Geertz conceived this theory in the early 1960s, while Sukarno was still president. This was a dismal time for Indonesia's economy, and the picture he paints for Indonesia's future is of a society imbedded in the trap of involution, unable to effectively industrialize. This inability is mostly rooted in an isolated rural majority that has not developed an economic mentality to think or act entrepreneurially.

A contrasting viewpoint is presented much later in a study done by Yujiro Hayami and Toshihiko Kawagoe. Although their study admits that Geertz theory of involution may have been an adequate description at the time in which he wrote, they found in their field research a situation quite the opposite.

Hayami and Kawagoe (1993), in The Agrarian Origins of Commerce, postulate that smallholder farmers in Indonesia are entrepreneurial, and the government can play a positive role in developing this trait through the following: fostering easy entry into trading by improving rural infrastructure, providing marketing information as widely as possible, developing reliable and appropriate property rights and contract mechanisms with grades and standards, and by staying out of the business themselves.

Between May 1986 and August 1990, Hayami and Kawagoe conducted studies in two Indonesian villages, one in Java and one in South Sumatra. They found that the peasant marketing of agricultural products was efficient and profitable with little government intervention and regulations. The trade hierarchy included a large number of self-employed marketing agents. The bottom of the hierarchy consisted of small traders specializing in the collection of small marketable surpluses from village farmers. At the top, there were large traders specializing in the shipment of the assembled commodities. The larger traders were usually more educated and of a wealthier class than the village collectors, and were able to receive credit from large lending institutions. They in turn extended this credit to the villager collectors and farmers, neither of which had the collateral to make these loans directly. This created a bond between the small and large traders, and guaranteed a delivery of produce upstream. Since charging interest is not permissible in Muslim law (approximately 80% of Indonesians are Muslim), the large traders indirectly lowered their credit costs through charging a premium for fertilizer and supplies, and "cheating" on weights and measures (i.e. underpaying).

According to Hayami and Kawagoe, this decentralized hierarchy stemmed from the following characteristics of Indonesian smallholder farming: 1) a small marketable surplus per farm in the peasant farming system, 2) scale economies in transportation and processing, 3) differences in labor's opportunity costs, and 4) differences in financial positions. The nature of agricultural production in Indonesia is largely fragmented, and the village collectors need to gather farm products in sufficiently large lots to exploit scale economies in long-distance transportation and processing. The large traders and factory owners have higher education and higher entrepreneurial/ management ability, so it is economical to let small traders (village collectors), who have lower employment opportunity costs, assemble small farm surpluses from farmers. Also, the large-scale traders and processors are able to mobilize less expensive credits on behalf of small collectors and farmers based on good collateral values of their real assets.

This decentralized system is akin to a sub-contracting system in which large firms contract out the supply of parts and materials to smaller firms. The large and small traders create long-term relationships based on ethnicity (discussed below) and extension of credit. This may appear to present ample opportunity for the larger traders to exploit small traders and farmers. However, it was found in these case studies that there was sufficient competition among large traders to temper this possibility. Although there is a time lag to communicate price information to villagers, they do eventually receive this information (usually via word-of-mouth, radio broadcasts), and this prevents large traders from exercising this monopolistic practice for very long. If they continued to use it, the villagers would be likely to shift their supply to other produce collectors in the future.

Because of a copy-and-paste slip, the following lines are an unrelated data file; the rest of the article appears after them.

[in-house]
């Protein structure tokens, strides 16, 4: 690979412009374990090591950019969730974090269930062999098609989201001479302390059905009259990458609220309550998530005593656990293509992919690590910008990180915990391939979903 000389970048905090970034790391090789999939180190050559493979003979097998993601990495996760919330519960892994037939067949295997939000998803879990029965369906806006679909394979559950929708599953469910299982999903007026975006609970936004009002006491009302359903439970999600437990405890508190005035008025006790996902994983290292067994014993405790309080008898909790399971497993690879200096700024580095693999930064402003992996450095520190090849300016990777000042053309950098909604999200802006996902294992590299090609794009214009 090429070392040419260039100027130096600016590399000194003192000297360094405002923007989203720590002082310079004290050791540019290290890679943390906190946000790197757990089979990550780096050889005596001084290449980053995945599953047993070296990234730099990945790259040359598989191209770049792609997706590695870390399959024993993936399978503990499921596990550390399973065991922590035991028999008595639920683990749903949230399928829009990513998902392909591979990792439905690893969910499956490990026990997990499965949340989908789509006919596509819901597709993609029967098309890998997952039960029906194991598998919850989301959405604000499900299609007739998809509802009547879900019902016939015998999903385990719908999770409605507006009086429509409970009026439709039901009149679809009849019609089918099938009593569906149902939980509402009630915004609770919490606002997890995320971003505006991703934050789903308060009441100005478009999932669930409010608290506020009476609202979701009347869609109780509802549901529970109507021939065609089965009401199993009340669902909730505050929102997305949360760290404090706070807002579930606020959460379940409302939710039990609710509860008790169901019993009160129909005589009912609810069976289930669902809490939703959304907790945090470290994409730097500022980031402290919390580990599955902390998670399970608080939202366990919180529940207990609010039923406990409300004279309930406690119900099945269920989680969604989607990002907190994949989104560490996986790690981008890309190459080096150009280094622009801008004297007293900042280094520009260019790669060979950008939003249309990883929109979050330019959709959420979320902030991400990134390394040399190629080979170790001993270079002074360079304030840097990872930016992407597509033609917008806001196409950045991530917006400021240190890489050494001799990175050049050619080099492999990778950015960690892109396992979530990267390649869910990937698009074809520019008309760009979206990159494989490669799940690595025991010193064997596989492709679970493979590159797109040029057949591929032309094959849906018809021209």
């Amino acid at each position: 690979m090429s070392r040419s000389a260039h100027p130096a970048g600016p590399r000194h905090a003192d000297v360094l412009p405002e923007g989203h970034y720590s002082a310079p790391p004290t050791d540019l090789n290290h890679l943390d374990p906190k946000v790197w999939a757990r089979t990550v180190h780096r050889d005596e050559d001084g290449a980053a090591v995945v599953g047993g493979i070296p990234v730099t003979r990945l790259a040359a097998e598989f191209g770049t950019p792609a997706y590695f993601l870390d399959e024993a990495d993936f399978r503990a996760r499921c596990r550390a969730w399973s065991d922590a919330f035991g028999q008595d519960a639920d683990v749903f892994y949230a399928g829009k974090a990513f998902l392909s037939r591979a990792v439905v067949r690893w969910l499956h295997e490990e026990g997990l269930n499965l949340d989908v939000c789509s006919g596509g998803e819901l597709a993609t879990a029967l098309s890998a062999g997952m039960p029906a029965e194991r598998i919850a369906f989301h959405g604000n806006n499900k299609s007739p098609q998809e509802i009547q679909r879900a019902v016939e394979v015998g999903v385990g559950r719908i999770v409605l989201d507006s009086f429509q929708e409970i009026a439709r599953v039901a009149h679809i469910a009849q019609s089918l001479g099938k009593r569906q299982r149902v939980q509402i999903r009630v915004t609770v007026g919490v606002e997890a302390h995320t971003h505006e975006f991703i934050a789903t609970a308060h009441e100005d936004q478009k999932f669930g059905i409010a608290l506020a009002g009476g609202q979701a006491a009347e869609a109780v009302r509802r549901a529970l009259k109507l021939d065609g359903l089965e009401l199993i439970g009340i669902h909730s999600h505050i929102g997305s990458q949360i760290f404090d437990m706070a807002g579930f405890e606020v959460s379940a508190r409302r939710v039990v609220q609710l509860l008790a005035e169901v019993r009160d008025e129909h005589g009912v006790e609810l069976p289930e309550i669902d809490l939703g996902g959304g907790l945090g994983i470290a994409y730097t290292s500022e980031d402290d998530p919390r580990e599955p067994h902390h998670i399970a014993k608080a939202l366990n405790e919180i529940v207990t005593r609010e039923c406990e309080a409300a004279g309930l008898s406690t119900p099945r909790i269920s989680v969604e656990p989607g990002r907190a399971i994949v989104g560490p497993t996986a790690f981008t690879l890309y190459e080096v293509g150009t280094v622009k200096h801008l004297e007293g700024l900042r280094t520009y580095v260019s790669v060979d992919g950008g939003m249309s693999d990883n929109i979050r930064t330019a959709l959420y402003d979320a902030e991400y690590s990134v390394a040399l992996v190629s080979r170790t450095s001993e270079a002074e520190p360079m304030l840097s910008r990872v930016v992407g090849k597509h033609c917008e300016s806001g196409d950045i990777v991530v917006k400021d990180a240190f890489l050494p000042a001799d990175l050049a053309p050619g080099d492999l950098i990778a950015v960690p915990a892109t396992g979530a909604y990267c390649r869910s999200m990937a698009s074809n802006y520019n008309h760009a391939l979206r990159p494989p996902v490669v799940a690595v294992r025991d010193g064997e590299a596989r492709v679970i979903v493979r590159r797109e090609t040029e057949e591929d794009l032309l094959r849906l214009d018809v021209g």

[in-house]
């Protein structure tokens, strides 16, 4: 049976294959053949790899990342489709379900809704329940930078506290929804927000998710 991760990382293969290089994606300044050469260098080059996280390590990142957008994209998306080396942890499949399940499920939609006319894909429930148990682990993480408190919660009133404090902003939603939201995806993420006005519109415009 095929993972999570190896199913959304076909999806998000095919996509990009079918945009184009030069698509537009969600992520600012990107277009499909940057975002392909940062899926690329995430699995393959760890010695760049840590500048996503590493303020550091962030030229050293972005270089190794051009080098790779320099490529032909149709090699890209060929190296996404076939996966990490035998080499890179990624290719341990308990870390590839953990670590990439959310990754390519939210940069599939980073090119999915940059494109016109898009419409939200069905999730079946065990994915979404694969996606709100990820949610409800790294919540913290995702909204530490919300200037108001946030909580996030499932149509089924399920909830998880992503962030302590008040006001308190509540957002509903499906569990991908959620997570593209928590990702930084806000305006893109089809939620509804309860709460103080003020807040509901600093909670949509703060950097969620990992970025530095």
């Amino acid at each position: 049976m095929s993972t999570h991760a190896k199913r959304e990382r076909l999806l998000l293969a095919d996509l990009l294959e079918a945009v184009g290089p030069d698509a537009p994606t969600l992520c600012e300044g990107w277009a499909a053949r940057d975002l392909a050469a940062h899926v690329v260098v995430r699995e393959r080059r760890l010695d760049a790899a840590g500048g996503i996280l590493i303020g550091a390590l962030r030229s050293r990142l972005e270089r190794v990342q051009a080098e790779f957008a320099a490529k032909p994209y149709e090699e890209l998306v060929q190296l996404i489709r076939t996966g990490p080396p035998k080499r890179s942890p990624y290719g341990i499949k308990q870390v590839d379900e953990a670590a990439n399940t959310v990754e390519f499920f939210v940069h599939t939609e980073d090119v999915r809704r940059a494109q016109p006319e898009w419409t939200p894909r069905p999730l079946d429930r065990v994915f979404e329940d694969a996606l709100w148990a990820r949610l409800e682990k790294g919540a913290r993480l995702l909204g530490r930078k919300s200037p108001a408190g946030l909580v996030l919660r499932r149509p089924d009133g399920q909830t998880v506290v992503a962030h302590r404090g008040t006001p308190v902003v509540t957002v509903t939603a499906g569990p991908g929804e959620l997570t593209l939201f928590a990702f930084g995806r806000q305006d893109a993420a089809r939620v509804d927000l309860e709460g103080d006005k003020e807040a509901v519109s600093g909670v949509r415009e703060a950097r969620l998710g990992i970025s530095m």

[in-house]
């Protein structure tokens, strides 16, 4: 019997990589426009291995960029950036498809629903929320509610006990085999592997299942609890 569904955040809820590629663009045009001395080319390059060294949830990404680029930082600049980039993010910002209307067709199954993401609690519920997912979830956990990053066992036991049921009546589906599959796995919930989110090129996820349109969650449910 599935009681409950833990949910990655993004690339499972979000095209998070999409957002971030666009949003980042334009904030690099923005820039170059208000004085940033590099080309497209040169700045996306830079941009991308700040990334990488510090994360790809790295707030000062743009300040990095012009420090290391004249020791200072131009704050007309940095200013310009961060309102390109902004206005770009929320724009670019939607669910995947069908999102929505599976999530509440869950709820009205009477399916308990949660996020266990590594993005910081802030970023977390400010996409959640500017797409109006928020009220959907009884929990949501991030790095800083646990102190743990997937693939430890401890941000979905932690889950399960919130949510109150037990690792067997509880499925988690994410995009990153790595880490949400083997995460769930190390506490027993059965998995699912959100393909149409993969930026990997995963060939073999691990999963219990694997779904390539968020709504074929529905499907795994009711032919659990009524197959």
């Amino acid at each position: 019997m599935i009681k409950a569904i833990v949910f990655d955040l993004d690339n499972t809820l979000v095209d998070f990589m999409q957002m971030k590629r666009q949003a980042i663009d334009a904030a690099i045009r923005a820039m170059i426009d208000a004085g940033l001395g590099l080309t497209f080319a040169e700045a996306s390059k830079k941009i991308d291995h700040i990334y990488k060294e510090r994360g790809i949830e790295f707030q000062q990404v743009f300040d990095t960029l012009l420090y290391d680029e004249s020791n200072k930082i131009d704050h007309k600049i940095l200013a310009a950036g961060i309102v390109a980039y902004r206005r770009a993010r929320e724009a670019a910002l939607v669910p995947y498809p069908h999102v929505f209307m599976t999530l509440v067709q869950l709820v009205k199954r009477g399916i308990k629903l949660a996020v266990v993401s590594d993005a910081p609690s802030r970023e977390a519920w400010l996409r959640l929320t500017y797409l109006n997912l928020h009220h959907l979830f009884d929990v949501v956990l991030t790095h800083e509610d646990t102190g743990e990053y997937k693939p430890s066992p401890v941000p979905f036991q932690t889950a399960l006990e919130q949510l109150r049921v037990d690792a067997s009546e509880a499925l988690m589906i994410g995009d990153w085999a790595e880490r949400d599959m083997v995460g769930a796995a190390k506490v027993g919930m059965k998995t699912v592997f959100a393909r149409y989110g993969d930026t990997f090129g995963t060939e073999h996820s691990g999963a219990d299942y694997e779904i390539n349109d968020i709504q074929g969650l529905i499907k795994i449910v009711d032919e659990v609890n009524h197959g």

Another characteristic of the Indonesian village community that plays an important role in binding village collectors to farmers is social pressure. Due to the tight gossip network in a village community, any misconduct is quickly spread. Anyone who violates a contract with a fellow villager is subject to losing the benefits of the present contract as well as a bad reputation, which may prevent him from gaining future contracts. This social pressure mechanism should not be understated, and should be considered a crucial element to maintain as marketing becomes more institutionalized and formal.

The village traders and farmers are almost all bumiputra (indigenous Indonesians), which also creates a social bond and responsibility. The larger town-based traders are predominately ethnic Chinese, and do not have the same community mechanism to enforce contracts. Most transactions between large and small traders are done on the spot in cash, and farmers "tend to admit that these ethnic Chinese are trustworthy in the sense that they are largely accurate in offering the prices prevailing in the market -- no favors are given but no cheating." The ethnic Chinese, however, have ethnic ties to other interregional Chinese traders, which gives them an advantage in collecting information and enforcing contracts at a higher level of trade (i.e. across regions and for export).

In sum, Hayami and Kawagoe have found evidence of a smoothly operating farmer-to-market system in two rural villages of Indonesia. They found that these systems work efficiently in economizing the use of scarce capital and management input, while making intensive use of local inputs, especially labor which has a low opportunity cost.

It is interesting to note that at least one of Geertz's comments remains relevant today: "Smallholder cultivation of export crops remains a source of succor for the hard-pressed Indonesian economy, but it is hardly even approaching the status of a driving force." Perhaps it is time to develop this sector into a driving force to help rebuild the Indonesian economy, quite literally, from the ground up.